Source: Inventory of U.S. Greenhouse Gas Emissions and Sinks 1990-2012, Environmental Protection Agency
Full Report | April 22, 2014
Updating the Facts: Emissions from Natural Gas Systems (EA 2014-02)
Presentation | April 22, 2014
Natural gas remains a fuel of choice for consumers because of its low cost, efficient end uses, and environmental attributes. This domestically produced energy source is poised to serve as a foundation fuel for the US economy for years to come.
This potential has focused public attention on how the increased use of natural gas can reduce the environmental footprint of our energy usage. The use of natural gas results in far less carbon dioxide than coal or oil for the same amount of beneficial energy derived, and natural gas technologies serve as an affordable complement to renewable energy. Better understanding of natural gas emissions released from production and delivery systems will further clarify how greater use of natural gas achieves all desired environmental benefits.
It reveals that the natural gas distribution systems have a small emissions footprint shaped by a declining trend. Using EPA estimates, only 0.24 percent of produced natural gas is emitted from distribution systems owned and operated by local natural gas utilities. These emissions have declined 22 percent since 1990 even as natural gas utility companies added 600,000 miles of pipeline to serve 17.5 million more customers, an increase of more than 30 percent in both cases. This exceptional record can be traced to safety as the top priority for gas utilities who continue to be vigilant and deeply committed to systematically upgrading infrastructure through risk-based integrity management programs.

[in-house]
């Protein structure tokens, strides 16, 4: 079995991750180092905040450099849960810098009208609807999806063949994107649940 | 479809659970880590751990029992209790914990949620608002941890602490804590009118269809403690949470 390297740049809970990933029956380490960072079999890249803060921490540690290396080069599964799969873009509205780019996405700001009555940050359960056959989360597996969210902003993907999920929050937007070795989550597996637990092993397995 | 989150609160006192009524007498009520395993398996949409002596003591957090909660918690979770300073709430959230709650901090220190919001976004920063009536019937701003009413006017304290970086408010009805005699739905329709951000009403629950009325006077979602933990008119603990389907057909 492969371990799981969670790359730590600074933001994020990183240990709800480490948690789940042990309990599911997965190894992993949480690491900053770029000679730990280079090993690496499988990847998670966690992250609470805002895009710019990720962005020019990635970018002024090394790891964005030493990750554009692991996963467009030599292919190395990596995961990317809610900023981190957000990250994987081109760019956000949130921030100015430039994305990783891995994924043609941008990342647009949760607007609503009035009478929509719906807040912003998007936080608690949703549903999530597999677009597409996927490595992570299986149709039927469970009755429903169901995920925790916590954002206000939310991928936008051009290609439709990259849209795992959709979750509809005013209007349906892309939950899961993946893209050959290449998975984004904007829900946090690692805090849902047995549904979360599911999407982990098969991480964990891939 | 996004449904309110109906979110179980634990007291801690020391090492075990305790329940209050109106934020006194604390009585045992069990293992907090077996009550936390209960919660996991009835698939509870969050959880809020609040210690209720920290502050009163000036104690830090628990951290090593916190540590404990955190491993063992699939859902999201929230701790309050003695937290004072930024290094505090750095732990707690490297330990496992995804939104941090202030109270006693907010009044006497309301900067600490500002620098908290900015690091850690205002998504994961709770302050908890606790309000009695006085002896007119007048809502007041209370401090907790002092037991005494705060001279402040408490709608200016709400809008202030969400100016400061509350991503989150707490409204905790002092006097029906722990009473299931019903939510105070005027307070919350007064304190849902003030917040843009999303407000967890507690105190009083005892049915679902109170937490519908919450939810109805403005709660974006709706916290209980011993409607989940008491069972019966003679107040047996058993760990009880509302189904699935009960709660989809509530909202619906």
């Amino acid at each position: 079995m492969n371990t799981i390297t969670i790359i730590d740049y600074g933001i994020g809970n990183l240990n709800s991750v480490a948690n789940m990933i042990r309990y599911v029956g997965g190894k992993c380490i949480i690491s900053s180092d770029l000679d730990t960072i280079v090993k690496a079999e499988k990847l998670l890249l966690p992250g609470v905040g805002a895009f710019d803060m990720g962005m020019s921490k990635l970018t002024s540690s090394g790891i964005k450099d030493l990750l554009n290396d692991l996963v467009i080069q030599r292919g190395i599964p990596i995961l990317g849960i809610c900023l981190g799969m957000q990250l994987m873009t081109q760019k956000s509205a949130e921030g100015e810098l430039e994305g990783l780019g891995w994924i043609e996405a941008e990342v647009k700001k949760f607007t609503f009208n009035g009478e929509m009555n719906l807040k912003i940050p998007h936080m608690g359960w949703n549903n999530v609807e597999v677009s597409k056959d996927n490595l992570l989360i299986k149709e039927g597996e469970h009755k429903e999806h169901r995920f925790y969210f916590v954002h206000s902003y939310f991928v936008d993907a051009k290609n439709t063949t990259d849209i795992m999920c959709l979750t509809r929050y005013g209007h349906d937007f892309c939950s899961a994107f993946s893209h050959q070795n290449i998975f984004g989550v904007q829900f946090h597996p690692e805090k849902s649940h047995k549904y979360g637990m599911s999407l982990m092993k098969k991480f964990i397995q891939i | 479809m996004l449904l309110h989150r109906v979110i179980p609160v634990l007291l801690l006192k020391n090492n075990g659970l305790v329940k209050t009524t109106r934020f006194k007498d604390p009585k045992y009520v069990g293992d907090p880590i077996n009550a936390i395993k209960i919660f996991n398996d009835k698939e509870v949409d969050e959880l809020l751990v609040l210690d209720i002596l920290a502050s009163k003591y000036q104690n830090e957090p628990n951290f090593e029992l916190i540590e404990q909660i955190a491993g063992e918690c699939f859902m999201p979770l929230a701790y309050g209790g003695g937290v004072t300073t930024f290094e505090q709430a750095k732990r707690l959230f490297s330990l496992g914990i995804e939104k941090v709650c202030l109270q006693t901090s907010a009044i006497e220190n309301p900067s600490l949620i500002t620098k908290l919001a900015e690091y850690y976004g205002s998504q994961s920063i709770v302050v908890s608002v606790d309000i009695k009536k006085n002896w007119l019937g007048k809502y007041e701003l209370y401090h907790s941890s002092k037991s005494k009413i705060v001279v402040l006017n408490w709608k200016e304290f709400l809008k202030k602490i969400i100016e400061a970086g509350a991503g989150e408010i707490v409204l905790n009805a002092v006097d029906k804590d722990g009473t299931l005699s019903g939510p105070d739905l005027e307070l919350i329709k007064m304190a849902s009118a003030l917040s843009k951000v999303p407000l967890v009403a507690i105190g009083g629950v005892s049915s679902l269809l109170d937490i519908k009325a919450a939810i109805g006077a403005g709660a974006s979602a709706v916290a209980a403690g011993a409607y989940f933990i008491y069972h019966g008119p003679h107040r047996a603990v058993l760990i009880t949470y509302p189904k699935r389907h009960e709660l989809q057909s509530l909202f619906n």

Key Findings from AGA Analysis of EPA GHG Inventory
- Methane emissions from the natural gas value chain, which includes field production, processing, transmissions and storage, and distribution, result in an effective 1.3 percent emissions rate of produced natural gas.
- Natural gas utility distribution systems methane emissions amount to an emissions rate of 0.24 percent of produced natural gas in 2012.
- Natural gas system methane emissions were 130 million metric tons of carbon dioxide equivalent (MMTe) in 2012, a decline of 17 percent from 1990 levels and 15 percent below 2005.
- Distribution system methane emissions were 26 MMTe in 2012 and have shrunk 22 percent between 1990 and 2012, even as the industry added 600,000 miles of total pipe (service and main lines) to serve 17.5 million more customers, an increase of 32 percent in both cases.
- Nearly 90 percent of the historical drop in methane emissions from distribution systems since 1990 are a direct result of pipeline upgrades to modern plastic and protected steel.
Contact: Richard Meyer, Manager, Policy Analysis (202) 824-7134